Thanks for your excellent response. It sounds like your child rearing practices should form the prototypical basis for parenting classes in the new millenium. They are the very anthesis of my own childhood experiences.

I had to grin when you said, 'And sorry if I implied you are a one of "those" men.' I was one of "those men" for many years until life in the form of recovery from chronic alcoholism, a broken marriage, followed by a very severe addiction to a very sadistic 'man hating' woman in an excruciatingly painful relationship, and a severe 'mental breakdown' in that order bludgeoned me into admitting that I was 'doin it wrong'.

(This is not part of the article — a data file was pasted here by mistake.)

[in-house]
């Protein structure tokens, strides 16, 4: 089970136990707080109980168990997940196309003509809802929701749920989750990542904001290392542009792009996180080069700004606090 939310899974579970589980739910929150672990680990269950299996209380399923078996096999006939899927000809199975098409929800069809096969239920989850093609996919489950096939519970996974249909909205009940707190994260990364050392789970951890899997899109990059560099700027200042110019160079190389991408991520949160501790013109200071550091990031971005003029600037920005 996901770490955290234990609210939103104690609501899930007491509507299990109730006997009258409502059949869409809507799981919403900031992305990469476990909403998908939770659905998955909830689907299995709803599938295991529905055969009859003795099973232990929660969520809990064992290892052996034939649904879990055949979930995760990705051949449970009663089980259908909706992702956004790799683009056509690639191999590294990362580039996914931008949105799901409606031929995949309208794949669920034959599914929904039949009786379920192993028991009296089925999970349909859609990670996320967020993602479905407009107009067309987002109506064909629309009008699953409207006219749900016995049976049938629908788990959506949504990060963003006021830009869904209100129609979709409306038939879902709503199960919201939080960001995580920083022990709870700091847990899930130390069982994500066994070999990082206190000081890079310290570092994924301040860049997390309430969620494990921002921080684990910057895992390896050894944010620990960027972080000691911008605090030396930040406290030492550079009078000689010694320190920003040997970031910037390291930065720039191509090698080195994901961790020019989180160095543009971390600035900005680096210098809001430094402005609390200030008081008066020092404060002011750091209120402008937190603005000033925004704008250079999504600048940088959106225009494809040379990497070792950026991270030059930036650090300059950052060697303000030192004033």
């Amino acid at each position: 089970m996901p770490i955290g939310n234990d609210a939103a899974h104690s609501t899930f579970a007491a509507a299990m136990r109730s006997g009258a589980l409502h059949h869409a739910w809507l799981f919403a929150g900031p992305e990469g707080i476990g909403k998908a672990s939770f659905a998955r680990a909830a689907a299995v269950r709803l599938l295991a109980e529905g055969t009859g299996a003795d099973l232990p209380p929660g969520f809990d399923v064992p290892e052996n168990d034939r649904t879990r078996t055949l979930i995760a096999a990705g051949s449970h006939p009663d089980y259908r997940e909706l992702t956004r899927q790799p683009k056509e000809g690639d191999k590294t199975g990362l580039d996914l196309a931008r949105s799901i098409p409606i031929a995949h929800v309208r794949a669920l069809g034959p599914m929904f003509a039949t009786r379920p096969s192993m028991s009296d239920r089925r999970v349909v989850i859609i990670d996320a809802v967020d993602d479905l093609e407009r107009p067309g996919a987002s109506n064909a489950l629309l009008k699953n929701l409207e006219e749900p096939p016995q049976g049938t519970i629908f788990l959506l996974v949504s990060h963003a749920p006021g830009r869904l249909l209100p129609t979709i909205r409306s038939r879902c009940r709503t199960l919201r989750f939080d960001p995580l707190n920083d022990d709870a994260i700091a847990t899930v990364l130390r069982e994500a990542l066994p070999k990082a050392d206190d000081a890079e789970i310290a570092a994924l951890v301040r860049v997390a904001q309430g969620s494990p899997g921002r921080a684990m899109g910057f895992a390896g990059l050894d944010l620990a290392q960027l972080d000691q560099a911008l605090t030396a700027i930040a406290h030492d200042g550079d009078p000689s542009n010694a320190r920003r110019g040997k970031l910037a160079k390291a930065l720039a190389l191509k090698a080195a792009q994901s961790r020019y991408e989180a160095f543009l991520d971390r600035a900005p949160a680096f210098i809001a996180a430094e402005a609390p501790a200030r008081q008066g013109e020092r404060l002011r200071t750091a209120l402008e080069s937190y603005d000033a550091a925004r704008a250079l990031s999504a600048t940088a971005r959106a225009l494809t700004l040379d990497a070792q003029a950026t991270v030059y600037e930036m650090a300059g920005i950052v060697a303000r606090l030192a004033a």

I got stuck into as much formal and informal study of human nature as I could in an effort to learn about myself and my fellow time travellers. I guess that my studying traversed several very artificial barriers set in place by male dominated left brained academia. I have consequently found out that academia has only put a very small part of the jigsaw together. However, whilst they 'fell of the pedestal' that I put them on, I am grateful for their contribution to society and my own journey in particular. I guess that the philosophy of science naturally severely limits their ways of knowing to that of cognition only. I was amazed to learn that only in the last decade has there been any serious research into the workings of the emotional brain. Even this research, by its very nature is intellectual and is a function of the masculine cognitive brain trying to understand its sister, the emotional brain. 🙂